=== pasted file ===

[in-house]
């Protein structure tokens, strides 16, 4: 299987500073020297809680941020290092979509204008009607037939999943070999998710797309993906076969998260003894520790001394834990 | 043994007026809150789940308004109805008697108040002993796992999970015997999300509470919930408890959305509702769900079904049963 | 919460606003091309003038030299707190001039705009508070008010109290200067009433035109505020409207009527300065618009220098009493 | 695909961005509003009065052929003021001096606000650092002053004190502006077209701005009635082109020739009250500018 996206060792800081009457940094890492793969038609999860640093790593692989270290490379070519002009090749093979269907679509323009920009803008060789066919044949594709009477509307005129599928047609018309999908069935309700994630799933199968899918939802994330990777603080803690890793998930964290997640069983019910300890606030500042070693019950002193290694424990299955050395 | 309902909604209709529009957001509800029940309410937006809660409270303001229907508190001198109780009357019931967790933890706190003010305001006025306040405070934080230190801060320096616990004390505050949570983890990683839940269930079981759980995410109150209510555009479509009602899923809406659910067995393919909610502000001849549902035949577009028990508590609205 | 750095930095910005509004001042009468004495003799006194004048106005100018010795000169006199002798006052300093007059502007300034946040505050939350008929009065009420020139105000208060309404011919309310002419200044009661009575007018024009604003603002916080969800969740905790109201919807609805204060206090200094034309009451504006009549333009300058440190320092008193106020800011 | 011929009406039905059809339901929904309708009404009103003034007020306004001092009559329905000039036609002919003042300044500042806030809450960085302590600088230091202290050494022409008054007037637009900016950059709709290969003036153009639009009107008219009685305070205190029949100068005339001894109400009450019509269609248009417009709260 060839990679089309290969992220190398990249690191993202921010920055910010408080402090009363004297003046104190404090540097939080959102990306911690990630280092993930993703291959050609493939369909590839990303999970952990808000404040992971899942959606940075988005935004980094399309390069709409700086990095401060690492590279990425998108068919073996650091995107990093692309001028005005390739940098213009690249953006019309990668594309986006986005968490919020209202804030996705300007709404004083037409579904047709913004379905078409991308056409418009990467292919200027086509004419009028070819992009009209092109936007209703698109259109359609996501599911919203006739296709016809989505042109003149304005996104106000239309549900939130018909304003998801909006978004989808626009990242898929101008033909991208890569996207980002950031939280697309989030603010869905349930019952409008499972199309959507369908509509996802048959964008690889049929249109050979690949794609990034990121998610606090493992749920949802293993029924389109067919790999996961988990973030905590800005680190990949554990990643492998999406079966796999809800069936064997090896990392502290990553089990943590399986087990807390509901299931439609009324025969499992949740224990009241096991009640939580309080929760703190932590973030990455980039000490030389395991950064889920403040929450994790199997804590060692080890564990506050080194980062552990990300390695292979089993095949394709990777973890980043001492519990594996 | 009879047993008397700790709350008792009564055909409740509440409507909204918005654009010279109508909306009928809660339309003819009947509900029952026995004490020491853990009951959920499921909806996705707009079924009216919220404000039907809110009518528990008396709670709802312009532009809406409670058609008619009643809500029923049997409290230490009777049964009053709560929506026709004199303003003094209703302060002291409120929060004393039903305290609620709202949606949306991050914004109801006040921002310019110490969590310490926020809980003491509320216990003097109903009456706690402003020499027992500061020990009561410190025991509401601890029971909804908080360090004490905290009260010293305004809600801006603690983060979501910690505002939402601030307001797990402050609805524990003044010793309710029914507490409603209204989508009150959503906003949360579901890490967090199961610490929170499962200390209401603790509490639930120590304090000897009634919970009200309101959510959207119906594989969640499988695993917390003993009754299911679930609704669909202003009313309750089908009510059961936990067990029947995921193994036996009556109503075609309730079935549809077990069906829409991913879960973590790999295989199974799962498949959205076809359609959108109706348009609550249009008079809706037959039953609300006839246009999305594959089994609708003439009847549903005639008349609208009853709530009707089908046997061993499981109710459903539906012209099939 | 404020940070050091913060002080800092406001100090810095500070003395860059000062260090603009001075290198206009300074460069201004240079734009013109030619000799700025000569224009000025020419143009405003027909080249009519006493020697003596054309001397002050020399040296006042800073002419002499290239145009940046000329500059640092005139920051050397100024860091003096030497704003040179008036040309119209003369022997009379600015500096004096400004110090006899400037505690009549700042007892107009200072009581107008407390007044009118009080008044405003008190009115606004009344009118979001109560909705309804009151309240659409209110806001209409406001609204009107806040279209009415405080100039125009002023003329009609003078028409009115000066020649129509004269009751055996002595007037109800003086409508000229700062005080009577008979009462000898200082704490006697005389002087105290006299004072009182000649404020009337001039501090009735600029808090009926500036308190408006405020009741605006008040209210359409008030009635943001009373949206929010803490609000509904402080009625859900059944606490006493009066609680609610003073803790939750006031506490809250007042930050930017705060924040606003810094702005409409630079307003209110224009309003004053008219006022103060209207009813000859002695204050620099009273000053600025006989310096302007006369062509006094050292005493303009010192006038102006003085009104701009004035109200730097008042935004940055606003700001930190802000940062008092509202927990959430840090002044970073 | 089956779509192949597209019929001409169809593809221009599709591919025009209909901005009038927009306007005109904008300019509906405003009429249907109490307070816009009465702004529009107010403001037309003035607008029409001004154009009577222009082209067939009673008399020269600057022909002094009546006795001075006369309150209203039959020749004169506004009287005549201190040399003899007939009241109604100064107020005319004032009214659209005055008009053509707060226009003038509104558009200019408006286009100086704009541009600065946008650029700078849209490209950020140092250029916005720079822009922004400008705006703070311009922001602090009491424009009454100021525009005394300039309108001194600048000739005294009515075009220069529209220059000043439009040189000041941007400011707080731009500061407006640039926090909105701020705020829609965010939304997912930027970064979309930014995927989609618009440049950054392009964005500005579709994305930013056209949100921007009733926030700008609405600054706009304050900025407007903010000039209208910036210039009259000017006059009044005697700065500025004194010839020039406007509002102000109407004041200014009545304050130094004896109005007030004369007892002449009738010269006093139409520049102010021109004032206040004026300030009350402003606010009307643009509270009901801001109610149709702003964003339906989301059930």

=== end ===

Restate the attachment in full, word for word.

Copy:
[in-house]
């Protein structure tokens, strides 16, 4: 299987500073020297809680941020290092979509204008009607037939999943070999998710797309993906076969998260003894520790001394834990 | 043994007026809150789940308004109805008697108040002993796992999970015997999300509470919930408890959305509702769900079904049963 | 919460606003091309003038030299707190001039705009508070008010109290200067009433035109505020409207009527300065618009220098009493 | 695909961005509003009065052929003021001096606000650092002053004190502006077209701005009635082109020739009250500018 996206060792800081009457940094890492793969038609999860640093790593692989270290490379070519002009090749093979269907679509323009920009803008060789066919044949594709009477509307005129599928047609018309999908069935309700994630799933199968899918939802994330990777603080803690890793998930964290997640069983019910300890606030500042070693019950002193290694424990299955050395 | 309902909604209709529009957001509800029940309410937006809660409270303001229907508190001198109780009357019931967790933890706190003010305001006025306040405070934080230190801060320096616990004390505050949570983890990683839940269930079981759980995410109150209510555009479509009602899923809406659910067995393919909610502000001849549902035949577009028990508590609205 | 750095930095910005509004001042009468004495003799006194004048106005100018010795000169006199002798006052300093007059502007300034946040505050939350008929009065009420020139105000208060309404011919309310002419200044009661009575007018024009604003603002916080969800969740905790109201919807609805204060206090200094034309009451504006009549333009300058440190320092008193106020800011 | 011929009406039905059809339901929904309708009404009103003034007020306004001092009559329905000039036609002919003042300044500042806030809450960085302590600088230091202290050494022409008054007037637009900016950059709709290969003036153009639009009107008219009685305070205190029949100068005339001894109400009450019509269609248009417009709260 060839990679089309290969992220190398990249690191993202921010920055910010408080402090009363004297003046104190404090540097939080959102990306911690990630280092993930993703291959050609493939369909590839990303999970952990808000404040992971899942959606940075988005935004980094399309390069709409700086990095401060690492590279990425998108068919073996650091995107990093692309001028005005390739940098213009690249953006019309990668594309986006986005968490919020209202804030996705300007709404004083037409579904047709913004379905078409991308056409418009990467292919200027086509004419009028070819992009009209092109936007209703698109259109359609996501599911919203006739296709016809989505042109003149304005996104106000239309549900939130018909304003998801909006978004989808626009990242898929101008033909991208890569996207980002950031939280697309989030603010869905349930019952409008499972199309959507369908509509996802048959964008690889049929249109050979690949794609990034990121998610606090493992749920949802293993029924389109067919790999996961988990973030905590800005680190990949554990990643492998999406079966796999809800069936064997090896990392502290990553089990943590399986087990807390509901299931439609009324025969499992949740224990009241096991009640939580309080929760703190932590973030990455980039000490030389395991950064889920403040929450994790199997804590060692080890564990506050080194980062552990990300390695292979089993095949394709990777973890980043001492519990594996 | 009879047993008397700790709350008792009564055909409740509440409507909204918005654009010279109508909306009928809660339309003819009947509900029952026995004490020491853990009951959920499921909806996705707009079924009216919220404000039907809110009518528990008396709670709802312009532009809406409670058609008619009643809500029923049997409290230490009777049964009053709560929506026709004199303003003094209703302060002291409120929060004393039903305290609620709202949606949306991050914004109801006040921002310019110490969590310490926020809980003491509320216990003097109903009456706690402003020499027992500061020990009561410190025991509401601890029971909804908080360090004490905290009260010293305004809600801006603690983060979501910690505002939402601030307001797990402050609805524990003044010793309710029914507490409603209204989508009150959503906003949360579901890490967090199961610490929170499962200390209401603790509490639930120590304090000897009634919970009200309101959510959207119906594989969640499988695993917390003993009754299911679930609704669909202003009313309750089908009510059961936990067990029947995921193994036996009556109503075609309730079935549809077990069906829409991913879960973590790999295989199974799962498949959205076809359609959108109706348009609550249009008079809706037959039953609300006839246009999305594959089994609708003439009847549903005639008349609208009853709530009707089908046997061993499981109710459903539906012209099939 | 404020940070050091913060002080800092406001100090810095500070003395860059000062260090603009001075290198206009300074460069201004240079734009013109030619000799700025000569224009000025020419143009405003027909080249009519006493020697003596054309001397002050020399040296006042800073002419002499290239145009940046000329500059640092005139920051050397100024860091003096030497704003040179008036040309119209003369022997009379600015500096004096400004110090006899400037505690009549700042007892107009200072009581107008407390007044009118009080008044405003008190009115606004009344009118979001109560909705309804009151309240659409209110806001209409406001609204009107806040279209009415405080100039125009002023003329009609003078028409009115000066020649129509004269009751055996002595007037109800003086409508000229700062005080009577008979009462000898200082704490006697005389002087105290006299004072009182000649404020009337001039501090009735600029808090009926500036308190408006405020009741605006008040209210359409008030009635943001009373949206929010803490609000509904402080009625859900059944606490006493009066609680609610003073803790939750006031506490809250007042930050930017705060924040606003810094702005409409630079307003209110224009309003004053008219006022103060209207009813000859002695204050620099009273000053600025006989310096302007006369062509006094050292005493303009010192006038102006003085009104701009004035109200730097008042935004940055606003700001930190802000940062008092509202927990959430840090002044970073 | 089956779509192949597209019929001409169809593809221009599709591919025009209909901005009038927009306007005109904008300019509906405003009429249907109490307070816009009465702004529009107010403001037309003035607008029409001004154009009577222009082209067939009673008399020269600057022909002094009546006795001075006369309150209203039959020749004169506004009287005549201190040399003899007939009241109604100064107020005319004032009214659209005055008009053509707060226009003038509104558009200019408006286009100086704009541009600065946008650029700078849209490209950020140092250029916005720079822009922004400008705006703070311009922001602090009491424009009454100021525009005394300039309108001194600048000739005294009515075009220069529209220059000043439009040189000041941007400011707080731009500061407006640039926090909105701020705020829609965010939304997912930027970064979309930014995927989609618009440049950054392009964005500005579709994305930013056209949100921007009733926030700008609405600054706009304050900025407007903010000039209208910036210039009259000017006059009044005697700065500025004194010839020039406007509002102000109407004041200014009545304050130094004896109005007030004369007892002449009738010269006093139409520049102010021109004032206040004026300030009350402003606010009307643009509270009901801001109610149709702003964003339906989301059930």